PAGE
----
UPROSE youth members
Elizabeth Yeampierre, UPROSE's executive director
Ting Ting Fu, UPROSE climate justice organizer, outside the UPROSE office in Sunset Park
Bike lanes at Bush Terminal Park
Yeampierre and her staff at UPROSE have made huge strides toward improving the health of the neighborhood and ensuring its continued vibrancy. For example, the organization helped secure New York State’s largest brownfield remediation grant—and in doing so doubled the amount of open space in Sunset Park. The group successfully fought to bring back a bus route that the city had removed from the community, expanded a median to create more walkability, and facilitated a community-led design of a greenway to connect the neighborhood to the waterfront.
“For some folks this is something academic, but for us this is literally connected to our survival. So we got good at it,” Yeampierre says of the organization’s numerous victories.
“People always wonder how you keep communities engaged over time,” she continues. “You’ve got to have little gains that keep them going. Because when people have two or three jobs, they’ve got big families, they’re struggling to make a living, the last thing they want to do is come to a meeting. But if they’re involved in something that’s going to make a difference in their lives and their kids are going to breathe better and are going to be healthier, they will engage.”
But since the larger climate movement has done a poor job of engaging them, the community is mobilizing itself.
NRDC’s Dawone Robinson discusses how social, political, and economic inequities lead to environmental injustice.
We don’t want to jinx it, but with the Youth Climate Strike it sort of looks like . . . yes. (Finally.)
In protests around the globe, the next generation is sending a collective message to world leaders to act on climate change. Here, four teenage activists tell us their personal reasons for striking.
Want to make your life on campus more eco-friendly? Stand up for our climate with these simple tricks to conserve power, water, and food.
The Climate Museum’s poetry slam at Harlem’s Apollo Theater was equal parts grief, anger, and hope.
Anaïs Peterson is busy organizing, educating, and ushering in a new era of environmentalism in the Steel City.
With its plan to source all city energy needs from renewable power by 2022, Albuquerque, a winner of the Bloomberg American Cities Climate Challenge, is also jump-starting its solar workforce.
Director Rachel Chavkin’s musical about climate change is an infectious, bluesy trip to the underworld—that finds hope in the darkest of places.
By helping African Americans connect with one another on the trail, the founder of the nonprofit Outdoor Afro is building a broader community in nature and changing the face of her field.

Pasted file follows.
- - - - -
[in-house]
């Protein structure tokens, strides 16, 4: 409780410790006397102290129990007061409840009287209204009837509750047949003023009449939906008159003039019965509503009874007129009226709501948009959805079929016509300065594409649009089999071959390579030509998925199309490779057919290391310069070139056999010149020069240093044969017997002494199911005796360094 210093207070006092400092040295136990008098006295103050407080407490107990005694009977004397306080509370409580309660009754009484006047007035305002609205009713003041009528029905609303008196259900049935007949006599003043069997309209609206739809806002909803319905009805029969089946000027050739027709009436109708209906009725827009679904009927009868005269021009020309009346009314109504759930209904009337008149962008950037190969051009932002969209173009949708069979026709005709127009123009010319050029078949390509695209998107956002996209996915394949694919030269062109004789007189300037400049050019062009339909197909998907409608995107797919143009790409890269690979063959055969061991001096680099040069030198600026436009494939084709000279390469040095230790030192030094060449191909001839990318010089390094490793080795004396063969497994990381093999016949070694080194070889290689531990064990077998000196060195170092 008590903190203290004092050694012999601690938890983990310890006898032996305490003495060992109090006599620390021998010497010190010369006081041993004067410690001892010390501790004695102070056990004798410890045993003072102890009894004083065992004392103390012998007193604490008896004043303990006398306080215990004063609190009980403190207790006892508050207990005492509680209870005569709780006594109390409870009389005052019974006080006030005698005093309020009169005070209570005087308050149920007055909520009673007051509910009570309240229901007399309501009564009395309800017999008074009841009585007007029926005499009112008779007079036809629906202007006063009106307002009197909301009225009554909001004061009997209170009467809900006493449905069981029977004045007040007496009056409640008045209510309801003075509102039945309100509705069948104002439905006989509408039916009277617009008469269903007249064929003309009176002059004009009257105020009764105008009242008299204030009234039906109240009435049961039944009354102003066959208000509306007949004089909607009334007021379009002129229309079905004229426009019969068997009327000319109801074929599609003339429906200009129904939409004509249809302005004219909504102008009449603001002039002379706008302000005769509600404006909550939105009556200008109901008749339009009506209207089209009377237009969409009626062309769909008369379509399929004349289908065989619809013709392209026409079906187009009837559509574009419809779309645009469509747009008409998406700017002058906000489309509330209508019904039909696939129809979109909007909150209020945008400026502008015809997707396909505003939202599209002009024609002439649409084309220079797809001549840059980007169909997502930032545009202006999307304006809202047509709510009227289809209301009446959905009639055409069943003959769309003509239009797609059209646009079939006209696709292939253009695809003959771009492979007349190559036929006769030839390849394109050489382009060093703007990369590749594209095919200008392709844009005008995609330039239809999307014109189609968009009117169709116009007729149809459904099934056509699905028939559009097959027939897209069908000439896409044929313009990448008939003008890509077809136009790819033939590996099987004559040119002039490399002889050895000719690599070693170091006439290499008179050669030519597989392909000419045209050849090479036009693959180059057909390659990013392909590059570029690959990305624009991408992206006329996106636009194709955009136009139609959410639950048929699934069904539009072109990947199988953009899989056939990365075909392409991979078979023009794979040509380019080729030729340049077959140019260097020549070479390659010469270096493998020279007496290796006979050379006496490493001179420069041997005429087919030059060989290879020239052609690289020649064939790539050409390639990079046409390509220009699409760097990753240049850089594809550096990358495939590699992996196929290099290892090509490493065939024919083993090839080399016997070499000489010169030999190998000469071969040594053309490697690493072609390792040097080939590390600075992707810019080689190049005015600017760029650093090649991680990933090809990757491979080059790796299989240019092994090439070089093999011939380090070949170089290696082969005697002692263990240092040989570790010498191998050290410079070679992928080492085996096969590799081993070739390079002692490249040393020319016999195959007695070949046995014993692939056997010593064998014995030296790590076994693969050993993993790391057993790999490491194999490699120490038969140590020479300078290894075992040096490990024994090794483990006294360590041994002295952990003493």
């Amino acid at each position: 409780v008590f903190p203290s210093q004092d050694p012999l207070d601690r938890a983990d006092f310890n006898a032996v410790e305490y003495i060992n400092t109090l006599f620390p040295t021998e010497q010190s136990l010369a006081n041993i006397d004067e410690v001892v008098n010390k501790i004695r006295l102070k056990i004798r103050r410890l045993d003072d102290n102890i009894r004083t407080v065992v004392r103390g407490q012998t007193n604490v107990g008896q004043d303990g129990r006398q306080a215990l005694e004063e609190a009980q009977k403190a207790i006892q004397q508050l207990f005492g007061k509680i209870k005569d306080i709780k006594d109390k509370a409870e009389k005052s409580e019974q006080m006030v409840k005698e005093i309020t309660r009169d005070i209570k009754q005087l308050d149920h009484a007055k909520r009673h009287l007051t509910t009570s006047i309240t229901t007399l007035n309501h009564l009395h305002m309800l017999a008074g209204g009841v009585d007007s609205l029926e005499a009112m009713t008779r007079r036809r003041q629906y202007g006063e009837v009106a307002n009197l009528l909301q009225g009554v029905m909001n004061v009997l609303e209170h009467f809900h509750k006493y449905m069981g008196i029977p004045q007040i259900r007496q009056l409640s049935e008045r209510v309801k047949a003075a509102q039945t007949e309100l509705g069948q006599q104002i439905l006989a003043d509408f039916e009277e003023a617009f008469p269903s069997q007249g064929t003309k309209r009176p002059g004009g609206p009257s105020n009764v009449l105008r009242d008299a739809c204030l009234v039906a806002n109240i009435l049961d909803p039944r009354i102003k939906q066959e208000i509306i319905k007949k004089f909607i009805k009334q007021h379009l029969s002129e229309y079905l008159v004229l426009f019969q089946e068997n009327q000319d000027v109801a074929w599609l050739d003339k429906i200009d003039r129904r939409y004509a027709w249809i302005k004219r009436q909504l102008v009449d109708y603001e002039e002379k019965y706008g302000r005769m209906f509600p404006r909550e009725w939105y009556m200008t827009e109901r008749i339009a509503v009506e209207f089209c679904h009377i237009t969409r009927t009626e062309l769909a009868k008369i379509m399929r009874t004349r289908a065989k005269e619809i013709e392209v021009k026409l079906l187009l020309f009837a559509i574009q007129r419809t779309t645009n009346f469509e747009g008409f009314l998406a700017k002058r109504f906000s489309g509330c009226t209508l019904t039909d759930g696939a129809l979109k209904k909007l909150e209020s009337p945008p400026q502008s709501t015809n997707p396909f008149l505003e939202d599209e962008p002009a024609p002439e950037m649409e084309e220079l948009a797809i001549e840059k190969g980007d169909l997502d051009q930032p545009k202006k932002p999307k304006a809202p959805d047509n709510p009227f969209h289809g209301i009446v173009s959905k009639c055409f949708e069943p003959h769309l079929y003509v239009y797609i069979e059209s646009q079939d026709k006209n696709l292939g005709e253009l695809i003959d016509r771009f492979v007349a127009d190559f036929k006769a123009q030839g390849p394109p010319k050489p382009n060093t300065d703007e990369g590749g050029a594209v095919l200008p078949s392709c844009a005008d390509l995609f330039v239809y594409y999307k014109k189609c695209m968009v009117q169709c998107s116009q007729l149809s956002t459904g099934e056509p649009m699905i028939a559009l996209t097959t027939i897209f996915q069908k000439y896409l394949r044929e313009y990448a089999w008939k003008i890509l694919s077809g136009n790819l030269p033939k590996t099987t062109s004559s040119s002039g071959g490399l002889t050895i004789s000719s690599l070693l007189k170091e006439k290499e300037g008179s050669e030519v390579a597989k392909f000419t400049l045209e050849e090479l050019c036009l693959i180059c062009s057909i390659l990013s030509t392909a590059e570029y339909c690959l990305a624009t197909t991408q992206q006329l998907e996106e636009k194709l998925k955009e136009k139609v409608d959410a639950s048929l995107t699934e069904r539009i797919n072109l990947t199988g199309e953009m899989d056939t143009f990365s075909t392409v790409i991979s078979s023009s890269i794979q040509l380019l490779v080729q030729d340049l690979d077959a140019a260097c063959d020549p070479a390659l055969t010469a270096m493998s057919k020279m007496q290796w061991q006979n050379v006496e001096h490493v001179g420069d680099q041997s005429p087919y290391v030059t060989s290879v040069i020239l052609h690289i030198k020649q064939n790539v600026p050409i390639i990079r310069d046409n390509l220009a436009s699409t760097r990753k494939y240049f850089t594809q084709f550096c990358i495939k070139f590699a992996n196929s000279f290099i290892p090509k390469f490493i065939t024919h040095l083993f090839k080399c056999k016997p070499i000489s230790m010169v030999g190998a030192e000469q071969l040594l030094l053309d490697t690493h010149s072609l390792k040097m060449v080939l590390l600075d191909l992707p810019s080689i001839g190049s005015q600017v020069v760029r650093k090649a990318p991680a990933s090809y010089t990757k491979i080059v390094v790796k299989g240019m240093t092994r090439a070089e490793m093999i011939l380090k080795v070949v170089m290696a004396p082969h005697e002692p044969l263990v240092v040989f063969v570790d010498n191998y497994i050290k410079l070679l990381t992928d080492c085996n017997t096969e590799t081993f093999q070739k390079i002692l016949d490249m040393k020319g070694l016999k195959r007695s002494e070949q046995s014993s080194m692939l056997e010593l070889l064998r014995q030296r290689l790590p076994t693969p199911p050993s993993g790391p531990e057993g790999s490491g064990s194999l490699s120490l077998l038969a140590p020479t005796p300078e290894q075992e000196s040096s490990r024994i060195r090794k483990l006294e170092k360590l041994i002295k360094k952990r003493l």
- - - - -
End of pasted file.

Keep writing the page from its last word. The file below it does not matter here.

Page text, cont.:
Local environmental justice groups get a boost from the city’s Clean Up Green Up policy, which brings green zoning to three heavily polluted communities.
Whether they are delivering food or climate justice or standing up for clean air or access to nature, these activists are uplifting communities across the country.
Today’s young people are finally realizing just how much power their voices actually wield. These millennial climate activists have every intention of using it.
A new waste equity law aims to remedy a decades-long injustice that has turned certain outer-borough neighborhoods into de facto dumping grounds.
Gun-control activists want to use financial levers to curtail firearm sales. Can we do the same for carbon emissions?
The state now requires its public schools to test their drinking water for lead. But few districts have made it clear how they’re addressing the troubles at their taps.
The country’s prison industry has little regard for where its facilities are located—even if that means building on noxiously polluted ground.
NRDC’s Sasha Forbes talks environmental justice, and why women are often at the helm of this work.
NRDC senior scientist Lara Ettenson is determined to bridge social, economic, and cultural divides by advancing clean energy in California.
The Empire State has adopted an innovative strategy to ward off an invasion of fracked-gas pipelines—and it’s working.
The largely African-American community of Dobbins Heights hopes to protect its health—and its trees—from the biomass industry.
Photovoltaic panels on the Leech Lake reservation are generating clean power—and revenue to help those who need it most.